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Jul 04, 2012

Nedbank unveils Menlyn Maine green-star-rated building

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Nedbank head of workspace planning Deon Minnie discusses Nedbank's latest four star-rated green building. Record date: 04.07.2012. Cameraman: Nicholas Boyd. Editing: Darlene Creamer
 
 
 
DURBAN|Tshwane|Africa|Building|Environment|Lighting|Nedbank|PROJECT|Africa|South Africa|Green Building|Green-building|Maintenance|Retail Building Space|Services|Environmental|Deon Minnie|Mike Brown
|Africa|Building|Environment|Lighting|PROJECT|Africa||Green Building|Green-building|Maintenance|Services|Environmental|
durban|tshwane|africa-company|building|environment|lighting|nedbank|project|africa|south-africa|green-building-industry-term|green-building-industry-term|maintenance|retail-building-space|services|environmental|deon-minnie|mike-brown
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Banking group Nedbank has unveiled the first of seven Green Star South Africa-rated commercial buildings in South Africa's first 'green' precinct, Menlyn Maine, in Tshwane.

Speaking at the launch on Tuesday evening, Nedbank head of workspace planning Deon Minnie said the R350-million, 16 400 m2 four-star-rated building would house the banking group's 16 regional offices and over 1 000 people.

The move would be complete by mid-July.

The estimated R10-billion Menlyn Maine project involves the development of a 280 000 m2 multiuse precinct comprising seven green-rated commercial buildings over an area of 140 000 m2, 36 000 m2 retail building space, 150 000 m2 hotel space and 85 000 m2 residential land, overlooking 5 700 m2 park areas.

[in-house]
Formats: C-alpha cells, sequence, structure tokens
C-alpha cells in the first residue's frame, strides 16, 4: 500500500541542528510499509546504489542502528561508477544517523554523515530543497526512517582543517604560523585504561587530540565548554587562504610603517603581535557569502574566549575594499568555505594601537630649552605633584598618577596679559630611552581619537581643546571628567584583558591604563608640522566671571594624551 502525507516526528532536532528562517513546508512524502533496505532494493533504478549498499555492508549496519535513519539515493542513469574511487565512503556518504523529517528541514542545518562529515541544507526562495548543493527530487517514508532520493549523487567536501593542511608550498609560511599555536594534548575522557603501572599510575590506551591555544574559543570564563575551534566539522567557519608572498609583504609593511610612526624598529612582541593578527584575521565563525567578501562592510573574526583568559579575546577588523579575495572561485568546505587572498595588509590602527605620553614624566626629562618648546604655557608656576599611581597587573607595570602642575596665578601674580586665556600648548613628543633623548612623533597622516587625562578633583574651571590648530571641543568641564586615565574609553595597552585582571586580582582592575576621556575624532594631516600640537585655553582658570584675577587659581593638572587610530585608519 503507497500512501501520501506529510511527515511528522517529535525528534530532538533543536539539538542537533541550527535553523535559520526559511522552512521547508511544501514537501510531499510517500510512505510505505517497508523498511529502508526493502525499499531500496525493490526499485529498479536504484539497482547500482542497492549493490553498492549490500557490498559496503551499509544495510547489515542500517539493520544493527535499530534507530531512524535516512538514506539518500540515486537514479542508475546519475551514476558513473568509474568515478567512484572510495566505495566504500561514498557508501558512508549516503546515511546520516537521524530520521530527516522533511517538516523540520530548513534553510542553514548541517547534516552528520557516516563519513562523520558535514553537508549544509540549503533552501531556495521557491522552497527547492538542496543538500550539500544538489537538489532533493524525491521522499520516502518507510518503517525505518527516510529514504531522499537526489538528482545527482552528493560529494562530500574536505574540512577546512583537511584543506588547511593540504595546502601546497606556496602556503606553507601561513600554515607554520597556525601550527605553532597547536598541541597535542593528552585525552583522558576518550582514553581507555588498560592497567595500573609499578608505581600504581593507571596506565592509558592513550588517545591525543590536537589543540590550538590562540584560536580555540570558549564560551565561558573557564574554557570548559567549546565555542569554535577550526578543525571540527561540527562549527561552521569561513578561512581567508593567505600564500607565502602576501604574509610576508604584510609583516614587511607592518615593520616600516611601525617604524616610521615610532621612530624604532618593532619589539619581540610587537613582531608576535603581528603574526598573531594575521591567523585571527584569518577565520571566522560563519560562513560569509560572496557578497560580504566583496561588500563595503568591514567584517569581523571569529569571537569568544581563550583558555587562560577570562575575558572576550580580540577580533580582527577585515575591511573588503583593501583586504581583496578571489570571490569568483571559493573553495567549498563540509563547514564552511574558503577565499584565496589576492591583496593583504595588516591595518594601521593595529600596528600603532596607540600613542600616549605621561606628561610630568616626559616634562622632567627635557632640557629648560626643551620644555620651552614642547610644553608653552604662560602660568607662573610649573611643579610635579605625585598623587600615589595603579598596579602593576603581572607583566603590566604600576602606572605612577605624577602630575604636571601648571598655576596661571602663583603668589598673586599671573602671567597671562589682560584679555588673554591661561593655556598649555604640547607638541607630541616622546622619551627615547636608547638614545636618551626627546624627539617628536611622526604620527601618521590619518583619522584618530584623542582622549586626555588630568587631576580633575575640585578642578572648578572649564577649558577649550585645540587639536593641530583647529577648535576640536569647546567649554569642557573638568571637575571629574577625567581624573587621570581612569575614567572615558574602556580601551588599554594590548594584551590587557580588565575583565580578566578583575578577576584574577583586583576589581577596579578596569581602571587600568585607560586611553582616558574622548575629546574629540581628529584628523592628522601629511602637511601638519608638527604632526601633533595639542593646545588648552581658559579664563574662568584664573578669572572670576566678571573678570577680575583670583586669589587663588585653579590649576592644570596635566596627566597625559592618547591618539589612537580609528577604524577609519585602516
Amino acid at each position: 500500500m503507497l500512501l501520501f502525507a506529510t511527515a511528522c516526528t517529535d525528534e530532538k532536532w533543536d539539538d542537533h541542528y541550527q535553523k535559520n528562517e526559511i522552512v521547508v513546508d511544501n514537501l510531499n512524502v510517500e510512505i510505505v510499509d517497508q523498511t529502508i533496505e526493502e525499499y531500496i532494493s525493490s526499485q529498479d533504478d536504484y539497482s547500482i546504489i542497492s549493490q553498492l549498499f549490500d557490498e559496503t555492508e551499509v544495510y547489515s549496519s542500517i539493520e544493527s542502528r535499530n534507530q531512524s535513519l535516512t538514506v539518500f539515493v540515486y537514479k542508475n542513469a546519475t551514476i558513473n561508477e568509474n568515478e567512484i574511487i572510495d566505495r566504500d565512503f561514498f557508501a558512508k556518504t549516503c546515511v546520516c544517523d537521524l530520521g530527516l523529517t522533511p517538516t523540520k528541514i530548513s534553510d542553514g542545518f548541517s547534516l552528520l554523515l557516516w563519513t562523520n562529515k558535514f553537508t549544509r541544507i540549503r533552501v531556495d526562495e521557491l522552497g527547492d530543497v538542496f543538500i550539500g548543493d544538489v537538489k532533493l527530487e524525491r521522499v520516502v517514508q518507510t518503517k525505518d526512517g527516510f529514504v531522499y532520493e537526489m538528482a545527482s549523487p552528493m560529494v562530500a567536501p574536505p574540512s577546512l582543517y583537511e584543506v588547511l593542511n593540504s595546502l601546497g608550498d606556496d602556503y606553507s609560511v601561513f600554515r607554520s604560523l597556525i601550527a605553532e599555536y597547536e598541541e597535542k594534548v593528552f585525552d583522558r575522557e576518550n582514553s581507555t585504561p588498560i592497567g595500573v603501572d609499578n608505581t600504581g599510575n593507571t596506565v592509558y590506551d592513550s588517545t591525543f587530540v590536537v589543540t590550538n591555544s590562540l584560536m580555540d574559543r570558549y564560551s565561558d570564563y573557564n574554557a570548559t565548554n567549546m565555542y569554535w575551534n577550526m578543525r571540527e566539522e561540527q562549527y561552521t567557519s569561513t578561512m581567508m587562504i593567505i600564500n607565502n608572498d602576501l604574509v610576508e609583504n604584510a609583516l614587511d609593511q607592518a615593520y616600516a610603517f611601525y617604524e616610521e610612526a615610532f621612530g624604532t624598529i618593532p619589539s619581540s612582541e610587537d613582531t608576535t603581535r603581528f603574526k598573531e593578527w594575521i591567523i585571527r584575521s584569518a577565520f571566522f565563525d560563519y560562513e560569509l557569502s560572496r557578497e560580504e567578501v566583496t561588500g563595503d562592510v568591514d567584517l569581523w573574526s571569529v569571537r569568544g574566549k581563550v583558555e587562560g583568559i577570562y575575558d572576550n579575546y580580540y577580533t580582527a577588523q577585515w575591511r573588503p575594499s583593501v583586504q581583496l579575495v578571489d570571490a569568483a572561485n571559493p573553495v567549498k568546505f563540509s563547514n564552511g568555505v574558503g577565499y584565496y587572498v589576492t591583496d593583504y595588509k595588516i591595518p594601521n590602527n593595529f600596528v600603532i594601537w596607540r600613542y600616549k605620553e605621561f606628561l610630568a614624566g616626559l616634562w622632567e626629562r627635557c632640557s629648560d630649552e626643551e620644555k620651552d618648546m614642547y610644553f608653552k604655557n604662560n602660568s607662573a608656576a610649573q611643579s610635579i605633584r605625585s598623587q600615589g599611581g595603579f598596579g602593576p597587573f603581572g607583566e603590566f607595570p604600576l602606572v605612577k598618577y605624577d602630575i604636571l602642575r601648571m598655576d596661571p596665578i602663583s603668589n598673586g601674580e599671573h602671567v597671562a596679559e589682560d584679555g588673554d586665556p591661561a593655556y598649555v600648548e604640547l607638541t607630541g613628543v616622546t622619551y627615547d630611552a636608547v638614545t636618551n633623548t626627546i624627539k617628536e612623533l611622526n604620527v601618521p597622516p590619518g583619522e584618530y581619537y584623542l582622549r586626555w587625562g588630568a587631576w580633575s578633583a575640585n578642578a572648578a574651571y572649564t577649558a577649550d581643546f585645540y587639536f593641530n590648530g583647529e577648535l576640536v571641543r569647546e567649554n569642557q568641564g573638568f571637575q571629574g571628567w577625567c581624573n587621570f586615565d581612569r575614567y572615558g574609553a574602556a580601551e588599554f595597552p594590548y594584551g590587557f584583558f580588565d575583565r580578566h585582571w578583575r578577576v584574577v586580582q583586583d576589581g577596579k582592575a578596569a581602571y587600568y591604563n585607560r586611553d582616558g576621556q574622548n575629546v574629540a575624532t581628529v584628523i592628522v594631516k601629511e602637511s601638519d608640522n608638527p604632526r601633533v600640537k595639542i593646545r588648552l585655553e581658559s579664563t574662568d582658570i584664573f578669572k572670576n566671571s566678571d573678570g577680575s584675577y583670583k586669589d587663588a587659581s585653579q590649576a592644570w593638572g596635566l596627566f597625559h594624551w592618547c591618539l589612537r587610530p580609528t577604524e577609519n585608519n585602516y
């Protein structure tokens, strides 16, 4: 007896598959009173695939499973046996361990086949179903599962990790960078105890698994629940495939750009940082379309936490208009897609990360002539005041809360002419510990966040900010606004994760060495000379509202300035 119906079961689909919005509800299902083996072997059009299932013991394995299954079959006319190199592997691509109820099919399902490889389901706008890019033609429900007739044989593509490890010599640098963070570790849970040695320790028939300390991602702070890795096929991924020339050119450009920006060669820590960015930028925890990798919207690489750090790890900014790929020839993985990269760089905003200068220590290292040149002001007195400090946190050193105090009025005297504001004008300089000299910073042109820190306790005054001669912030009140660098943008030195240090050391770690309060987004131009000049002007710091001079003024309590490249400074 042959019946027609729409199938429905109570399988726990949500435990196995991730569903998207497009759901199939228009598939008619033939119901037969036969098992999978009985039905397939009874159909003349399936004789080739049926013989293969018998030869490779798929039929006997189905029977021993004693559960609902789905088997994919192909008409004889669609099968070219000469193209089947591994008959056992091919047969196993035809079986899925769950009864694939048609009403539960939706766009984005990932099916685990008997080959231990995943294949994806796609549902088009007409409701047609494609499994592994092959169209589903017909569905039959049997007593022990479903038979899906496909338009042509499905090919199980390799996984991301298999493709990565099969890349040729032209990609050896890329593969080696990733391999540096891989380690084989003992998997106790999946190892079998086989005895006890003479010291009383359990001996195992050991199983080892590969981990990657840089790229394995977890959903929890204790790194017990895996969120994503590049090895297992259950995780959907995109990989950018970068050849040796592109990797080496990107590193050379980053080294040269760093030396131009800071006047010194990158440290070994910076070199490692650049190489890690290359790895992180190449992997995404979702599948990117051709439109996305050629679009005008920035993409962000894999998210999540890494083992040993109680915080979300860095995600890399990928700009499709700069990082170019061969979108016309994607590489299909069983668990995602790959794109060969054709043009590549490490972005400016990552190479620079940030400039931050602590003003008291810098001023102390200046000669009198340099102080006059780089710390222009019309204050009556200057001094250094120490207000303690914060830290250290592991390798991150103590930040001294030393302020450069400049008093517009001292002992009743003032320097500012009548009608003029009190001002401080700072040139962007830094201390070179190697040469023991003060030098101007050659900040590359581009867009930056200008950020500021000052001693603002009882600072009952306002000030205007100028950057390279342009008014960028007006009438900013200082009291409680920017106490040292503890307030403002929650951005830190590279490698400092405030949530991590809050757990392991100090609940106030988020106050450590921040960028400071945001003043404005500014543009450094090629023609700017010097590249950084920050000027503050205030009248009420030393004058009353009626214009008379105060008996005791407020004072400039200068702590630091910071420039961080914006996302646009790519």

Nedbank, Menlyn Maine's first tenant and owner of three four-star-rated green buildings, including Ridgeside, in Umhlanga, Durban, and Phase Two, in Sandton, aimed to apply for a five-star as-built green rating within the next two months.

The eight story building, with four office floors and four basements, hosted, besides others, sensor-monitored air conditioning and lighting, a 52-bicycle 'parking' area, a dedicated recycling centre, a 17 m tall vertical garden, recycled plastic 'grass carpets' in recreational areas and dedicated parking bays for hybrid vehicles and scooters.

Nedbank CEO Mike Brown noted that everything in the building, which was constructed from used bricks and other recycled materials, was reusable or recyclable.

Nedbank believed the building would minimise the group's environmental impact and lead to a happier work environment, which would increase productivity and improve client services.

Minnie commented that, while the cost of constructing the green building was higher than the cost of standard buildings, Nedbank expected more cost-effective maintenance and operational use over the long-term.

The group aimed to benchmark the maintenance and operation costs of the new building against the combined costs of the 16 regional premises over the next two months.
 

Edited by: Mariaan Webb
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